Facebook R&B crooner Mario has been relatively quiet on the music front for…
- Posted on Feb 17th 2010 12:53PM by Steve Stav
The old adage of the apple not falling far from the tree is a very apt description for musician Simon Collins. He's the spitting image of his father, and their singing voices can be uncannily similar. However, Phil Collins's oldest son has made his own music, his own way. Starting with his first drum kit at age six, Collins has explored a wide range of musical genres, often intertwining them on his recordings. The 33-year-old English-Canadian will be bringing his full backing band with him to SXSW. Collins recently spoke to Spinner from his home in Vancouver.
I've read that you're working on new material. How would you describe your sound these days?
I'm a huge progressive rock fan. I think some people think of prog rock as '70s music, but it's really progressed beyond that. But my sound does have a modern pop sensibility; it's hard to veer away from that. I like to write nice melodies and hooks. I think we're just working towards a fresh, modern "progressive rock" direction, with some ambient and psychedelic elements.
Apart from the obvious, what are some of your musical influences?
Growing up, you tend to adopt your parents' taste in music. Luckily, my parents had great taste in music! But early on, I also liked alternative rock, punk. When electronica broke, that was big for me -- Prodigy, Underworld, Left Field. I started DJ'ing, spinning trance and other stuff, music coming out of Israel, Germany, India. There's a pretty wide spectrum of influences there, influences that have been injected in one way or another into [my music's] production.
You just finished five nights at the Las Vegas House of Blues. What did you learn from the experience?
I recorded my last album there. Vegas is a very exciting place to be. The biggest thing was to be able to lock down a place for five days, to iron out some wrinkles and get tighter as a band. It's a mixed bag, as far as the audience goes -- it's not a dedicated fan base that's come to see you. They're people that have walked off the strip to be entertained, immediately. So you get into an "entertainer" role. It makes you work even harder, to get and keep their interest.
You'll be representing Canada at SXSW. Is the Great White North's music scene still a tight community, and how has being Canadian helped your career in terms of support?
I'm extremely proud to represent Canada. It's definitely a tight scene, or a number of tight scenes. I've never belonged to any particular scene, but I've worked with a lot of great musicians here. There's so much undiscovered talent in Canada. With [music video channels] MuchEast and MuchWest, a lot of local artists are featured. There's a deep respect for grassroots music here, kind of a mainstream support for independent music. And there's a lot of ways -- including government programs -- for artists to find funding for videos and albums.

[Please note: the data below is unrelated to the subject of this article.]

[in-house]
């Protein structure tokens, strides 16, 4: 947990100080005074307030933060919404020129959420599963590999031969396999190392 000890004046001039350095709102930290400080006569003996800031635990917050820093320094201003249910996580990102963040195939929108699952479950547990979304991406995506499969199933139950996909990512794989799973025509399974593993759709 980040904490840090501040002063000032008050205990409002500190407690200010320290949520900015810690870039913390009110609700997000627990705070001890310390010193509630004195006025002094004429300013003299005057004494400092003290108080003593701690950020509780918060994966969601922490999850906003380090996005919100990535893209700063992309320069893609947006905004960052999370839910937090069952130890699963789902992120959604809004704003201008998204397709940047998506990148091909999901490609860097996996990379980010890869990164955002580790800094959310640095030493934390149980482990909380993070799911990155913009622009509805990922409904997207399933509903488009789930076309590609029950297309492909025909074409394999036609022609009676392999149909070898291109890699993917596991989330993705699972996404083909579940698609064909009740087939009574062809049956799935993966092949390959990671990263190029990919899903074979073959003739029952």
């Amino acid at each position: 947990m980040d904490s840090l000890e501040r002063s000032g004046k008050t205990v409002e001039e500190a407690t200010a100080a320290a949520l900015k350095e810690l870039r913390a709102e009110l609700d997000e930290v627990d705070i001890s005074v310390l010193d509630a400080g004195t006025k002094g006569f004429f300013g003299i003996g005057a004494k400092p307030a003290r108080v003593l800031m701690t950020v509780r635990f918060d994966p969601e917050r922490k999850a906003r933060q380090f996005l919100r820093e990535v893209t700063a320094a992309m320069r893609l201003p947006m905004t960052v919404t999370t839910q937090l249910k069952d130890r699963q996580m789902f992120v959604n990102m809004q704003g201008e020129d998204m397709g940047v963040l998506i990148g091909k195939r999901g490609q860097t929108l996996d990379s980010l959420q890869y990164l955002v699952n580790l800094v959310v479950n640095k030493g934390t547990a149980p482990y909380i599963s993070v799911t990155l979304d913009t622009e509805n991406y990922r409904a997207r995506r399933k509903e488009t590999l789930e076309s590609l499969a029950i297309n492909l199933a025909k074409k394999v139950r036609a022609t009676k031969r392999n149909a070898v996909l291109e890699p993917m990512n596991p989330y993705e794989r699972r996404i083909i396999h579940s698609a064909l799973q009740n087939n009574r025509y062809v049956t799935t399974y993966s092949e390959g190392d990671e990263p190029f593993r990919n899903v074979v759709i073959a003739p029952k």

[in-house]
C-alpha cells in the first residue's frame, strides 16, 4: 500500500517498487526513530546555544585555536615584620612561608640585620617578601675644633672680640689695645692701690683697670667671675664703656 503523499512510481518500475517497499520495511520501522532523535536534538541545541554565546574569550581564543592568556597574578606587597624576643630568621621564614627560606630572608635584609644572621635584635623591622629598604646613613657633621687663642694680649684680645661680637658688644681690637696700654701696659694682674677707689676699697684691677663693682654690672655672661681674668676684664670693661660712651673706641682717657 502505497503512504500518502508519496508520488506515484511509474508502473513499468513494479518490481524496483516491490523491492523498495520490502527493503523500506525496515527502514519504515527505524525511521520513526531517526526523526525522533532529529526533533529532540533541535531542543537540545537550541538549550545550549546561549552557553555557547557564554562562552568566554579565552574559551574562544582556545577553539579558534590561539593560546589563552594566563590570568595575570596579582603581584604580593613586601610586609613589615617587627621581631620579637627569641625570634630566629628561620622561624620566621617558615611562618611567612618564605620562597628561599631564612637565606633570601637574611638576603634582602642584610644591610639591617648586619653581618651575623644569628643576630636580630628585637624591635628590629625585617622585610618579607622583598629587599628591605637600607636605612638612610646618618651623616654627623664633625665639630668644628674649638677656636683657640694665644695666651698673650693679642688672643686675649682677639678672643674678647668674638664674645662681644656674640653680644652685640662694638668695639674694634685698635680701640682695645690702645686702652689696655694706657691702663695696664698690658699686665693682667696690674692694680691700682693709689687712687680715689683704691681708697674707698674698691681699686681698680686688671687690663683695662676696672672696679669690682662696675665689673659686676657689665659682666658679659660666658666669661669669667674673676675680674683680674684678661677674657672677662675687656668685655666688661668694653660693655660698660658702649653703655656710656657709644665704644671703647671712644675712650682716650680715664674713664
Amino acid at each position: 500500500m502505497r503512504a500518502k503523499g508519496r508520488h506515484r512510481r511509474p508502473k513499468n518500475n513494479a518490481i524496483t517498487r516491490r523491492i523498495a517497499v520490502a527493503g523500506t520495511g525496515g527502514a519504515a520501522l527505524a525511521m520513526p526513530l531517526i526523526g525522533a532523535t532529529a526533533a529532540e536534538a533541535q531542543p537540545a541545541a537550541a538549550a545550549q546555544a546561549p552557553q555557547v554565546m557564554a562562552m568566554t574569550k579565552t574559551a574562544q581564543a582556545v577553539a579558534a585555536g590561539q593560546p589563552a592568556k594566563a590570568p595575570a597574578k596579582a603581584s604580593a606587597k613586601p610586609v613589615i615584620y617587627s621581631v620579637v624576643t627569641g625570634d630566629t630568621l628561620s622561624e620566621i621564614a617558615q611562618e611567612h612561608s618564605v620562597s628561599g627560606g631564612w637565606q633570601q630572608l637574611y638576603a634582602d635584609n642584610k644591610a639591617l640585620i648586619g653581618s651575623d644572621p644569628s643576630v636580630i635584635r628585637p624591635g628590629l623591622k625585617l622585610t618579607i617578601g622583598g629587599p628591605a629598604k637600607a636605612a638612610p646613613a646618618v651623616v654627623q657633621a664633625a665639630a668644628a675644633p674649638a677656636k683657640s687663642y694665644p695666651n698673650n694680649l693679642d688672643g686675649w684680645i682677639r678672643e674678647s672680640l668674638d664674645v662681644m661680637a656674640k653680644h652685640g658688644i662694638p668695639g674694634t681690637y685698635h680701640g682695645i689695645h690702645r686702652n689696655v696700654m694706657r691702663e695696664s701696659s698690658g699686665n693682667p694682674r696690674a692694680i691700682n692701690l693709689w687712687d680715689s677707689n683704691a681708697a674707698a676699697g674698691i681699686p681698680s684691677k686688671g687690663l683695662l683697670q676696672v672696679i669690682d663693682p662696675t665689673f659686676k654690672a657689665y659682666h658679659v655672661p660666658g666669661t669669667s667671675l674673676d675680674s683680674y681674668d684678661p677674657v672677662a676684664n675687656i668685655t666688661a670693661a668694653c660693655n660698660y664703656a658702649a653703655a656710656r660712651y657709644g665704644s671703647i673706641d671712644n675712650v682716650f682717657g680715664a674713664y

You spent a lot of time with your father as a kid, and went with him on tours. Music aside, what are some important life-lessons that your dad imparted that stay with you today?
Wow. Well, my dad is very giving, very compassionate. He has a huge heart. If anything, he taught me about understanding and compassion. He has a lot of friends who he helps, no matter how far away they are. I wrote 'Unconditional' as a nod and wink to some of the friends and family who stayed by my side through the darkest few years of my life. My dad was definitely one of those people. He's also a really funny man. We have the same sense of humor -- when we hang out, it's all 'Fawlty Towers' and 'Monty Python.' We're also both into history. He's a got a huge collection of stuff from the Alamo. We rarely talk about music. When we get together, it's almost the last thing we want to talk about. We'll give each other a demo or something and say, "Let me know what you think," and leave it at that. We'd much rather have family time.
'Unconditional' has been a breakthrough hit for you. As you're working on new songs, has there been any internal pressure to top it?
Not really. There's always an underlying pressure to improve yourself, your lyrics. There's always a nervous energy, an anxiety with performing that you feed off of, but nothing like you're talking about, for me. I think I've just gotten started. I've learned so much over the last few records. I feel that the next ten years will be the best, most creative, most powerful years of my career.
Who are you hoping to see at SXSW? Any extracurricular activities planned for the trip?
I've never been to Austin. I'm a SXSW rookie. But there's some guys in the band who've been there before. To be honest, I haven't seen who's playing yet -- it's a long list.
Fantasy three-way drum battle between Simon Collins, Zak Starkey and Jason Bonham: Who would come out on top?
You're actually asking me to answer that? Here's the thing: Over the past 15 years, I branched out into a bunch of different areas of music. My first album didn't even have live drumming, all programmed. I did a bit of drumming on the second album. On 'U-Catastrophe,' I said, "I've got to play drums on the whole album." And my dad and I had a drum battle for the CD ('The Big Bang'). I really wanted to embrace the drums. The drums were my first passion, before songwriting or singing. If you had asked me five or ten years ago, I would have said I probably couldn't keep up. But now I'm getting my chops back, so hopefully I'd be some fierce competition for those guys.
Steve Stav is a contributor from Seed.com. Learn how you can contribute here.